Why recreate a British designer’s holiday wreath design in your floral business?
Because it sells, it’s versatile and can trigger add-on sales.
Not only has this idea successfully crossed the ocean, wreaths are also a good place to make use of leftover flowers.
“This design sells very well for us at Christmas fairs,” says Keira Donnelly, who works in her mom’s bespoke florist shop in Colchester, Essex.
Versatility and affordability
Wreaths are a good holiday sales item because of their versatility.
They can serve as table, door or mantel decoration. Add four candles to this table centerpiece and it becomes an Advent Wreath. Place it atop an urn and stand branches in the center for a natural centerpiece on the buffet. They can go wherever your creativity takes you.
Adding a bright color can make it eye-catching.
Keira found a few red roses in the cooler leftover from a wedding. “With careful thinking, you can always use leftover materials to create something saleable,” she says.
She finds other ways to save. “I plant foliage in my mum’s garden to use in my floristry work. Using garden greens makes it very cost effective for the florist to design.”
INSPIRED with red roses
Inspired by the wedding roses, Keira created a holiday wreath and submitted a photo of it to the OASIS Floral Products 2017 INSPIRE Floral Design Showcase
. Her design was chosen as the most inspirational holiday design.
Smithers-Oasis Floral Design Director Kevin Ylvisaker AIFD, PFCI recreated the wreath and additional holiday ideas for OASIS Floral Products print advertising.
Creating the wreath
Keira listens to her customer’s needs during the holidays and designs for them long-lasting designs such as the wreath to enhance their celebrations.
Choosing a floral foam wreath form
as a water source for the design, she uses fresh spruce to hide the base, then adds the foliage from the garden.
“I love using the rich velvety texture of red roses at Christmas. They complement the dark shiny leaves of fresh cut ivy,” says Keira. Feeling that the wreath needed a splash of gold, she added some faux ivy from her Christmas decorations box.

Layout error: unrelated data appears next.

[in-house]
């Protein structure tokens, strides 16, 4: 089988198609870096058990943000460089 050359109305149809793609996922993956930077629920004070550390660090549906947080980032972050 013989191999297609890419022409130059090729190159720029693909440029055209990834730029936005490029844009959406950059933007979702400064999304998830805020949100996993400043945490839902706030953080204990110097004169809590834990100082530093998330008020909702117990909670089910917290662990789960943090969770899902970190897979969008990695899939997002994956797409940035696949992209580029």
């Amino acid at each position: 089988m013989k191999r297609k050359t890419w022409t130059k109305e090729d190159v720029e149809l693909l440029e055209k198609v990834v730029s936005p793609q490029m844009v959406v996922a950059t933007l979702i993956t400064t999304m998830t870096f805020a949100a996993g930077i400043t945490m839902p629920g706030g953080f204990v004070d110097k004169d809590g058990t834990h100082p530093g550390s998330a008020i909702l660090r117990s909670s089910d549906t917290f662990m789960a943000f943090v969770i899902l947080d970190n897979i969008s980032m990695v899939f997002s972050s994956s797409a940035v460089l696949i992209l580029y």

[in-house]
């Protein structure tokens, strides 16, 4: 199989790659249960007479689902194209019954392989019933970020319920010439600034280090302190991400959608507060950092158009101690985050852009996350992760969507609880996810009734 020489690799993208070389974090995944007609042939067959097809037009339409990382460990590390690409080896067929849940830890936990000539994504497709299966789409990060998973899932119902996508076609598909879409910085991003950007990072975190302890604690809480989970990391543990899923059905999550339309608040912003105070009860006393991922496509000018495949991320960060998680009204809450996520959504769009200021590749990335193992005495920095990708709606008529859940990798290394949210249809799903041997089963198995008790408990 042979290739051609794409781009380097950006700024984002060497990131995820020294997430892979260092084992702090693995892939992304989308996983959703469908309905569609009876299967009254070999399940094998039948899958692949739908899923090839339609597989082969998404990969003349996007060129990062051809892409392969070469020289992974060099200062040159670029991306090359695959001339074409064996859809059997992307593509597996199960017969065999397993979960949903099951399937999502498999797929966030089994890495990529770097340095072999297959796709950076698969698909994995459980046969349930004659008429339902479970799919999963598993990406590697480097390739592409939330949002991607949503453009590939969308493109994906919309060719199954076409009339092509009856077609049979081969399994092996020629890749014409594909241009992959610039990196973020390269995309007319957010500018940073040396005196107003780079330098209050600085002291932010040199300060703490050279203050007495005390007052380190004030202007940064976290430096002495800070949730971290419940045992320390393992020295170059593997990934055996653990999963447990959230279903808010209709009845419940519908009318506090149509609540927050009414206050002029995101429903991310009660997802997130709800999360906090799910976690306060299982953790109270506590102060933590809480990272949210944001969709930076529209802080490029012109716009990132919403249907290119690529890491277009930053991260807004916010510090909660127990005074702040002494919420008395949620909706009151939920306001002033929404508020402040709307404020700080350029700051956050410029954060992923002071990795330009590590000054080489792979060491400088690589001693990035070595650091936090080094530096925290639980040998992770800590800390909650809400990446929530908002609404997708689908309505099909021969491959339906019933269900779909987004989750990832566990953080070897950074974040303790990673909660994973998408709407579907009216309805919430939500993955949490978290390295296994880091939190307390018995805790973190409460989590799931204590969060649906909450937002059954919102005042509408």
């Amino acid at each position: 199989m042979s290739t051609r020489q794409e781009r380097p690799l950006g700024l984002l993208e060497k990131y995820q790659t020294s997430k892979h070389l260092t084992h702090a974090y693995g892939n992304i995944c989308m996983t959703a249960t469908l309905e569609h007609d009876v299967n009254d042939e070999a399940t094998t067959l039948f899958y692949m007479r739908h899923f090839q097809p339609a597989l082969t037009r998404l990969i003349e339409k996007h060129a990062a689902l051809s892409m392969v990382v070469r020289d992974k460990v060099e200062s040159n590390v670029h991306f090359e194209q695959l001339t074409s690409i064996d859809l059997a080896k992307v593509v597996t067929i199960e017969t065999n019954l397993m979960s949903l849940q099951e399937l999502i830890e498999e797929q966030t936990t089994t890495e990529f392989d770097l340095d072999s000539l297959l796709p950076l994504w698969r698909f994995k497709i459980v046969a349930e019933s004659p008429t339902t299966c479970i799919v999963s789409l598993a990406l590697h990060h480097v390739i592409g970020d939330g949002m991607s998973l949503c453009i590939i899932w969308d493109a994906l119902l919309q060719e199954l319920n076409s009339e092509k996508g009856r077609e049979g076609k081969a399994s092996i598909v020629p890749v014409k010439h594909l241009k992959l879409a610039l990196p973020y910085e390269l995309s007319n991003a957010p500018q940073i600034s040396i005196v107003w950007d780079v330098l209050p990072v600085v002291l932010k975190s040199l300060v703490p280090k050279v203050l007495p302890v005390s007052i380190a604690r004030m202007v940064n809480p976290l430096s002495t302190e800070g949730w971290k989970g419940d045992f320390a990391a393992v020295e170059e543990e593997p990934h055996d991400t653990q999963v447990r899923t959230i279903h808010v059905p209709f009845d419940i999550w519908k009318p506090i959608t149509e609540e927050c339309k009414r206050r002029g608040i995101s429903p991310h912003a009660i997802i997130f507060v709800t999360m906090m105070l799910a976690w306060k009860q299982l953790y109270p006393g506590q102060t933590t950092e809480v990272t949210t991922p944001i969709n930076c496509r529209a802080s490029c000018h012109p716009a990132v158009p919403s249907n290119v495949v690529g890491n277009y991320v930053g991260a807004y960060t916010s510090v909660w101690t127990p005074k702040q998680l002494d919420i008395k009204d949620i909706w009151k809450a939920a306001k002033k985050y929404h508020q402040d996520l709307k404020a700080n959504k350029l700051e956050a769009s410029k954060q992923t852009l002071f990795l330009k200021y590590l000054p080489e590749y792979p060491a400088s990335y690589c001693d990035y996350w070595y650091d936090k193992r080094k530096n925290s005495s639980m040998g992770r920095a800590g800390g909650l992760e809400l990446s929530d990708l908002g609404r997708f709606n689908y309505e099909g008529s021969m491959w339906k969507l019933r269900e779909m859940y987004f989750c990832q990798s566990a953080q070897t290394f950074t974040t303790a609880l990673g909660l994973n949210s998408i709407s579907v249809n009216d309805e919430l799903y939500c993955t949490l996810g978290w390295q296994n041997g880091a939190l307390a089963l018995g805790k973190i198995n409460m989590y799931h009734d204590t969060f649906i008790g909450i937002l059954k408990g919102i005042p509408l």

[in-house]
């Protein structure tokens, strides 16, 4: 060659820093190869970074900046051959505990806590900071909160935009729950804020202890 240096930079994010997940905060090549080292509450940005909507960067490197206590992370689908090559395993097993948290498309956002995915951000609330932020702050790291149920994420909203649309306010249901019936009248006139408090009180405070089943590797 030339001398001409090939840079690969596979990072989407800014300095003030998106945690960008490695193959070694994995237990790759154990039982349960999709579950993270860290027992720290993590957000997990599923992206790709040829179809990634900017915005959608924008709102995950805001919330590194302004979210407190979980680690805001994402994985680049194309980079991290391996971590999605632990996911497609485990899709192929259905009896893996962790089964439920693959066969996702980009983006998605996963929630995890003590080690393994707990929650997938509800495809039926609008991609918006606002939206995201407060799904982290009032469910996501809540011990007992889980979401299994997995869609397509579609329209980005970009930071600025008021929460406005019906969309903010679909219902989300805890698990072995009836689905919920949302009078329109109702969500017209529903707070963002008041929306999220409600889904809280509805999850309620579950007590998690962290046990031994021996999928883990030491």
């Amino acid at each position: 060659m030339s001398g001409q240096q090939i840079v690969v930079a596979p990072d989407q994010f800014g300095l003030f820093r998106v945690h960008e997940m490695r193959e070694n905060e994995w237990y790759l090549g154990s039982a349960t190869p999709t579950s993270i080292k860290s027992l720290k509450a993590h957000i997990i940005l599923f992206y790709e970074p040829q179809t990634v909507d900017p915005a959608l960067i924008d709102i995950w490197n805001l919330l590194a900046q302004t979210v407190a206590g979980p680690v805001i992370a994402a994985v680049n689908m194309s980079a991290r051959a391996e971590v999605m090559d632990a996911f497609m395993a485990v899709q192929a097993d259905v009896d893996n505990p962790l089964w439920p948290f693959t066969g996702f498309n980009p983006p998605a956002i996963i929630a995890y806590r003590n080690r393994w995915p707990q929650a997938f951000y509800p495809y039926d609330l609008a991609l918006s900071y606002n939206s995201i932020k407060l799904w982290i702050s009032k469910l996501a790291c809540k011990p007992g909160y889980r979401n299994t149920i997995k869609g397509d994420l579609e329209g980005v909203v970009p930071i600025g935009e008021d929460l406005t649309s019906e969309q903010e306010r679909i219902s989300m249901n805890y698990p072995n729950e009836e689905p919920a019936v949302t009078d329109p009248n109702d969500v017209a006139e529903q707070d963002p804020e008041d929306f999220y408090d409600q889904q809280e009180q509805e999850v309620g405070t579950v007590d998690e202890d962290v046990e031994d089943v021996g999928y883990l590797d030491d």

She placed the roses and festive baubles in groups of three around the Holiday wreath design, helping create a strong visual balance.
Creating a collection
Kevin created a number of complementary looks, starting with this red rose and green ivy topiary (always a popular holiday decoration) in a moss green biodegradable container
. He added a touch of gold by collaring (encircling) the roses with a wire armature
and added beads
Next, Kevin created a simple centerpiece of red roses and fresh pine in a rust-colored metal tin
, then filled another container with red millimeter balls and spruce.
For another centerpiece, he used a wood ring
as her container, adding red Midollino
These simple styles are also very saleable. Colorful and compact, they can be used for many purposes, from a centerpiece to a special holiday gift.
Note: The email incorrectly credited these designs to Loann Burke.
Creating seasonal sales
Create coordinating floral arrangements: door, mantle, centerpiece, etc., to inspire impulse sales. When customers come into your shop for one item, they can see and purchase complementary designs.
Create vignettes to show your customers how to use holiday designs in their homes. Blend a variety of design sizes and prices to offer something for everyone.
Offer ideas on how they can use new items along with what they already have. Mix finished designs, design materials and easy ‘grab and go’ buys of basic seasonal merchandise such as ribbon
, candles or novelty items to encourage DIY sales.
People are attracted to new ideas. Even if you don’t have a physical location, you can create sales buzz by building displays and posting photographs in emails and on your website and social media.
Aster la Vista – a bespoke florist
“My mum has a studio
on the grounds of her home,” says Keira. “She is a trained florist with a degree in floristry and I have learnt from her. We work well together.”
“The shop is cozy and welcoming to customers who pop in for wedding consultations or to see which sympathy designs they would like. Always with a warm welcome with a cuppa and homemade cake or biscuits,” continues Keira.
“People love to talk about loved ones or the plans for their weddings. Listening is one of the florist skills I have learnt from my mum,” she explains.
“My style is bright colors. My mum’s is more natural and rustic, which makes us a good team,” says Keira. Blending design styles to create holiday collections is a good way to increase seasonal sales.
Keira says that last year she and her mom joined forces to create the décor for their own holiday celebration. She made her wreath and “my mum made a matching candelabra design using floral foam
which we kept and used at our family Christmas meal.” They were even sold on their ‘saleable’ idea.
How can you showcase your ‘saleable’ designs in winning ways?